CASE 46: Acute blowout fracture
Acute blowout fracture of the right orbit. A, Primary position; B, limited downgaze in right eye (reverse leash effect); C, severely limited upgaze of the right eye (leash effect). D, Coronal CT shows defect in right orbital floor with orbital contents prolapsed into the maxillary sinus.
This 6-year-old boy was struck in the right eye by the heel of a playmate’s shoe while wrestling at play 6 days ago. The right eye was moderately swollen immediately after the injury. The child saw double after he was struck, and he continues to see double at all times.
Visual acuity is OD 20/30 and OS 20/20. No significant refractive error is present. The eyes are straight in the primary position and 6/9 stereo dots (80 seconds) are seen. Depression of the right eye is moderately limited and elevation of this eye is severely limited. There is numbness over the medial aspect of the right inferior orbital rim. CT scan of the orbits shows a bony defect of the right orbital floor with prolapse into the maxillary sinus of the orbital contents, possibly including the right inferior rectus muscle.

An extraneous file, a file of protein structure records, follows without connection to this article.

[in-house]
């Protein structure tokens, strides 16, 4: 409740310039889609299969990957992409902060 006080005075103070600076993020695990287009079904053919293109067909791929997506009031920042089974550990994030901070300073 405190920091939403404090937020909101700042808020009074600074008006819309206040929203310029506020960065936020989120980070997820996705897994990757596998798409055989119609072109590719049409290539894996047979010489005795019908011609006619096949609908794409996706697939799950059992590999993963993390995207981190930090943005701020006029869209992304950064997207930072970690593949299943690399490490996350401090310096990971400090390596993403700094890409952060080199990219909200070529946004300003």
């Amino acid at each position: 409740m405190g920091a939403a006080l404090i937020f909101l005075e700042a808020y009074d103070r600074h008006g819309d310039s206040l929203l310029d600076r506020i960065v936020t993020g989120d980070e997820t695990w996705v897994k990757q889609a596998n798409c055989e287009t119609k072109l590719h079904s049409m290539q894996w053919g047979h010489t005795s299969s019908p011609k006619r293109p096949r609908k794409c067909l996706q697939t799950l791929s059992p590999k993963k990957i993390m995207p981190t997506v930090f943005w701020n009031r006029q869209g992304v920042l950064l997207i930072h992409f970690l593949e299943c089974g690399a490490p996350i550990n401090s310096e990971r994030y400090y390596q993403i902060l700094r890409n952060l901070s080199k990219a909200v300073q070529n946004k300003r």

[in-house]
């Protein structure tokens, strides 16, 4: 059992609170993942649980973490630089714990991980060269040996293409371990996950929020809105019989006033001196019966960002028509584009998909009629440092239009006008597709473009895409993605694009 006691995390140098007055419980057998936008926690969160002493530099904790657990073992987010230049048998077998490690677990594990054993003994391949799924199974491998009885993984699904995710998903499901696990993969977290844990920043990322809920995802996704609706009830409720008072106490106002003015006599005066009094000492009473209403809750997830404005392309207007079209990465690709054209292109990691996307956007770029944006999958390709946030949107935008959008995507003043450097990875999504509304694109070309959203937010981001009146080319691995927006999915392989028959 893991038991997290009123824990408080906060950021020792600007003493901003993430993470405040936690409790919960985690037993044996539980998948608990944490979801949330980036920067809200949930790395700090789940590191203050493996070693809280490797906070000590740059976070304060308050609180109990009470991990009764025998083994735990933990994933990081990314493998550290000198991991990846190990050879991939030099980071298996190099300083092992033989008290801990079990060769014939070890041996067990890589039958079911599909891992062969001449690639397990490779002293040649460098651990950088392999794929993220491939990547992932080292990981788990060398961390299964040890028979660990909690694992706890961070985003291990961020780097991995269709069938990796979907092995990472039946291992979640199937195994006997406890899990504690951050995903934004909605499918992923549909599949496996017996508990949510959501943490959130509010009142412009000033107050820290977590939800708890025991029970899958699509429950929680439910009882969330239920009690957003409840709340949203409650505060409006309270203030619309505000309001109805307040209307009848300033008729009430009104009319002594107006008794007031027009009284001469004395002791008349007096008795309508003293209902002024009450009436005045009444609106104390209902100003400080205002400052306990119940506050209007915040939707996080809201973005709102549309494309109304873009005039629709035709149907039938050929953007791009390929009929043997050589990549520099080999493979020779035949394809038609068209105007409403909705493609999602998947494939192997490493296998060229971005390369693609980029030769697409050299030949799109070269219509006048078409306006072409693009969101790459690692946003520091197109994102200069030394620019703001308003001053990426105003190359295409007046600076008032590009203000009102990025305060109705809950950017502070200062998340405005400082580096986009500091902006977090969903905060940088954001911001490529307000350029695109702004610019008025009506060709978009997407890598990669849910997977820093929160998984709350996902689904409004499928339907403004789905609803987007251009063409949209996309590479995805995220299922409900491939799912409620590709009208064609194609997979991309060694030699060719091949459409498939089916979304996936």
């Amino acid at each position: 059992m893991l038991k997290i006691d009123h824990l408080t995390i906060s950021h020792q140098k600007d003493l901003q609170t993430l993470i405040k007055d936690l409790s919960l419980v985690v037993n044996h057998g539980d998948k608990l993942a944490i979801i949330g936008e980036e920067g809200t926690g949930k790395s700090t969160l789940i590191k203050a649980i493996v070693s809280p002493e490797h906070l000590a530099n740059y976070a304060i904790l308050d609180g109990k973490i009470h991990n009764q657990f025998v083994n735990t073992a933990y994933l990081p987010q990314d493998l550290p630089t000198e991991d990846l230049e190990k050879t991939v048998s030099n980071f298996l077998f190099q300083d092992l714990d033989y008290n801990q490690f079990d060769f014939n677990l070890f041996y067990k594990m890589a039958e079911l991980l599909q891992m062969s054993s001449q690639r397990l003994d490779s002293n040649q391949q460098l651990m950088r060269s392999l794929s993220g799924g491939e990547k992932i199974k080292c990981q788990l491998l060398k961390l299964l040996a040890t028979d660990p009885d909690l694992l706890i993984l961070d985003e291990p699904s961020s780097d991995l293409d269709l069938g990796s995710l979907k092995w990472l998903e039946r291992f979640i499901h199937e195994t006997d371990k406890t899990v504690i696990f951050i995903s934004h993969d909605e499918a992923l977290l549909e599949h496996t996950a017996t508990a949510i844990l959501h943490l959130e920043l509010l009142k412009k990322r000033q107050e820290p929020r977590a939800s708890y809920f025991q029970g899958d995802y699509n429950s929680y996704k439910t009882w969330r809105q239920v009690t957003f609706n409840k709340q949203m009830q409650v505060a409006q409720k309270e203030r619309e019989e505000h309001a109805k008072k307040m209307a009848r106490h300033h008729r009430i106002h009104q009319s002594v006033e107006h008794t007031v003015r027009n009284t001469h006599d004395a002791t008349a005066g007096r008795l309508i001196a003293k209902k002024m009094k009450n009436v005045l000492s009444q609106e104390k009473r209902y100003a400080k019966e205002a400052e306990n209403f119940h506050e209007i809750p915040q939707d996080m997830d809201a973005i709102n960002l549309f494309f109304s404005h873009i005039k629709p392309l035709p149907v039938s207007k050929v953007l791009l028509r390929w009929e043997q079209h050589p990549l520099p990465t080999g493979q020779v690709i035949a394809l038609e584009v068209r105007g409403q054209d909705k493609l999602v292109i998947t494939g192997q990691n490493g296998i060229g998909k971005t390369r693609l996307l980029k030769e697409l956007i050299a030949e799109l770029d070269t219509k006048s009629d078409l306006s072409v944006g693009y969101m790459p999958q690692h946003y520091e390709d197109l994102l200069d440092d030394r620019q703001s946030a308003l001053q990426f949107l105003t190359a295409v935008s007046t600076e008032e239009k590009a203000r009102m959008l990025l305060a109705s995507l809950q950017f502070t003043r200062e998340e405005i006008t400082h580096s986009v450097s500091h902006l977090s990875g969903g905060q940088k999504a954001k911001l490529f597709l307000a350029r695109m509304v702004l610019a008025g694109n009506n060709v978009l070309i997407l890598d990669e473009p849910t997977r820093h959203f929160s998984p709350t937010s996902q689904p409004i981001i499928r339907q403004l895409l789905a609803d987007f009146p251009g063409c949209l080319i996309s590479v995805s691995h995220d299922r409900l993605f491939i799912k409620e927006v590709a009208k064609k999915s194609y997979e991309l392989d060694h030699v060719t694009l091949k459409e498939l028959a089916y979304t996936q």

Acute blowout fracture of right orbital floor.
Removal of orbital contents from the maxillary sinus and repair of the fracture defect with a splint.
Acute blowout fracture of the orbit wall (usually the floor) is now treated in most cases by the oculoplastic surgeon. The surgical approach to the orbital floor is through a subciliary incision made in the skin of the lower lid or through an inferior fornix incision. With either incision, inferior orbital rim periosteum is incised below the inferior orbital septum, and the periosteum is elevated to expose the orbital floor defect. Prolapsed orbital contents are carefully extracted from the maxillary sinus, and a thin plastic sheet, either preformed or cut and shaped to size, is placed over the defect. Unfortunately, adhesions in and around the orbital soft tissue, including the inferior rectus, can cause restricted eye movement even when freeing of the prolapsed material has been complete. If motility continues to be limited after surgical repair of a blowout fracture, appropriate eye muscle surgery, usually inferior rectus recession, on the involved side can be carried out. However, if paresis of the inferior rectus is present, freeing of restriction to elevation must be followed by an inferior rectus resection, or, if the inferior rectus is nonfunctioning, muscle transfer must be done by shifting the horizontal recti to the inferior rectus insertion.